Wednesday, August 31, 2011

My neighbors have chickens and also two roosters

Need I say more? Don't worry, I will.

When we first bought the house almost 10 months ago, we had seen it mostly in the daytime and in the early evening. Completely disregarding the common advice to come by the house at night to see the noise levels, we went ahead and got the house. I remember as we were moving a few of our things and cleaning supplies over that night, some college kids in the house behind us seemed to be having a loud party.

I was freaking out. "This is awful. What if it's always like this? I can't believe I didn't think to come here at night before - especially being in a college neighborhood!"

My husband was more sane. He pointed out that it was a Friday night and it was only around nine. My brain refused to be deterred by his reason and I continued to freak out for the rest of the hour that we spent cleaning everything inside the house, which had been empty for some time and had a delicious layer of mildew over pretty much everything.

After cleaning, we went back to the place we were renting and got some sleep. Saturday was the big move and with the in-law's help, we were able to get the majority of our belongings moved over with their truck and my Sebring. I was much too exhausted from packing and moving that evening to worry about any parties and the noise they might create. I fell asleep on our floored mattress (the bed had broke in the move).

The morning was heralded by roosters.

At first, as I woke up confused and slightly annoyed, I couldn't make out what kind of noise I was hearing. It didn't sound like a dog; it definitely wasn't a cat; squirrels could make some weird noises but that wasn't it either and I knew it wasn't (most likely) a horse given the size of the yards in the neighborhood.

My husband, now also awake, listened with me. In the relative otherwise silence of the moment, we realized that the noise was a rooster. Or two. Their crows sounded as though it took their last rooster breath to form each crow. We were unsure whether they were letting us know the sun was coming up or whether they were honestly dying.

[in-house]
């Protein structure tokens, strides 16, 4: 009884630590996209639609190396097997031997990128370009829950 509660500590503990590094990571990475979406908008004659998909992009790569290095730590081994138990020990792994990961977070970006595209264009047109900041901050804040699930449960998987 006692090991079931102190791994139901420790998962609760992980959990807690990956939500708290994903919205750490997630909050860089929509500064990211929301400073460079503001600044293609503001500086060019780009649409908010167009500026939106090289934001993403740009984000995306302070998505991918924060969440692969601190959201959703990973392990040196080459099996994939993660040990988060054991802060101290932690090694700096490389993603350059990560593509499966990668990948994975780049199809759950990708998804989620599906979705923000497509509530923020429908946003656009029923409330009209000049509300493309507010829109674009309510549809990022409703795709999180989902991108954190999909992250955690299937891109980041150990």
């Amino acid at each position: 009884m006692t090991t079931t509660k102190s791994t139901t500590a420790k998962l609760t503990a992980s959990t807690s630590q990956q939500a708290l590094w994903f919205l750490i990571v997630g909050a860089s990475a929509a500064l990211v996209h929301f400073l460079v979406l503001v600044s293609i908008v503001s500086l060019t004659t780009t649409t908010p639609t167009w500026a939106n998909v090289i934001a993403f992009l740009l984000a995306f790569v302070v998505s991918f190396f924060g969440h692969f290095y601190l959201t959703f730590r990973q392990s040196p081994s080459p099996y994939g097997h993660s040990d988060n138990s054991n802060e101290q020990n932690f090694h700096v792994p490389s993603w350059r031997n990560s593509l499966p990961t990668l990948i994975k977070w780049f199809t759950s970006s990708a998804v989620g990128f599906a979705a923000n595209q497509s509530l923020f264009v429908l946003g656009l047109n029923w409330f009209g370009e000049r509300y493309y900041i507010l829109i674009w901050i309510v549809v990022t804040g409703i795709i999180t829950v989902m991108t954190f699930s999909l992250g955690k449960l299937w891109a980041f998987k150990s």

10 months later, I can assure you that they are not dying.

We had friends over one evening some time ago and when one of them heard the roosters, she paused and asked about the odd noise. Once we explained that our neighbors kept roosters and pointed out the tops of the chicken coops that you could just see over their large privacy fence, she looked puzzled. "I've never heard that noise come out of a rooster before. Are they dying?"

"If only."

Monday, August 29, 2011

I really like sushi

I love sushi.

Sadly, this isn't a picture of recently eaten sushi but rather sushi that I had once.

I was going to write about my introduction to sushi but this picture is making me crave sushi too much. So I'll come back to this tomorrow.

Saturday, August 27, 2011

The epic puppy fights

Just as soon as I typed that title out, I figured I'd better begin by stressing that these are play fights and have nothing to do with football or blood or anything else involved in illegal and cruel dog fighting activities.

Paranoid? Yeah, maybe a little.

My goal for this morning (oh wait, it's the afternoon already? Well, look at me accomplishing my afternoon goal first thing!) is to attempt to describe what it's like to watch my puppies play fight. As you might know, they are (full grown) tiny dogs. Sophie is about 5 lbs and Sherlock, around 10. They get along well and sleep cutely in a pile when it is cold outside. But they also wrestle each other for fun, and watching that is more amusing than eating funfetti cake.

It starts with the tentative paw swipe. Sophie is usually the aggressor, but Sherlock will lead on occasion. Sophie quickly closes the distance between the two, perhaps with a tiny dog growl, and then goes for the throat.

It doesn't take long for her to realize that her tiny little mouth will never fit around Sherlock's neck, so she tries to squirm around him and goes for an ankle. Sherlock counters by moving his leg up and then pawing at Sophie as he attempts to go for the throat.

He doesn't make it either. Sophie employs her favorite defensive maneuver and flops onto her back and starts kicking upwards. This pretty much puts her ankles in Sherlock's vicinity and he takes the opportunity, attempting to latch on to a squirmy Sophie leg.

Like a bug on her back, Sophie squirms to the left and then to the right as though she is trying to flip herself back over. After hours of observation, I have determined that this is a ploy. When she goes to the side and Sherlock ducks down, following her paws, she springs back onto her back in a calculated move. You can almost hear her thinking, "Look. My paw was there. Now it is here. Now it is over here. I will keep moving my paw to avoid losing this fight."

This, despite the fact that she's technically the one pined to the ground. Oh, Sophie.

Some minutes will go by in their back and forth brawl. My favorite part is when they start to get tired. Then, as long as they think no one is looking, they'll both lie next to each other, their mouths around each other's ankles, making the most minimal movements possible. If I crane my head to see it better and they notice me, it's like a shot of espresso.

"Back to level 7 insanity," thinks Sophie and she flips back onto her back and starts squirming anew. Repeat forever.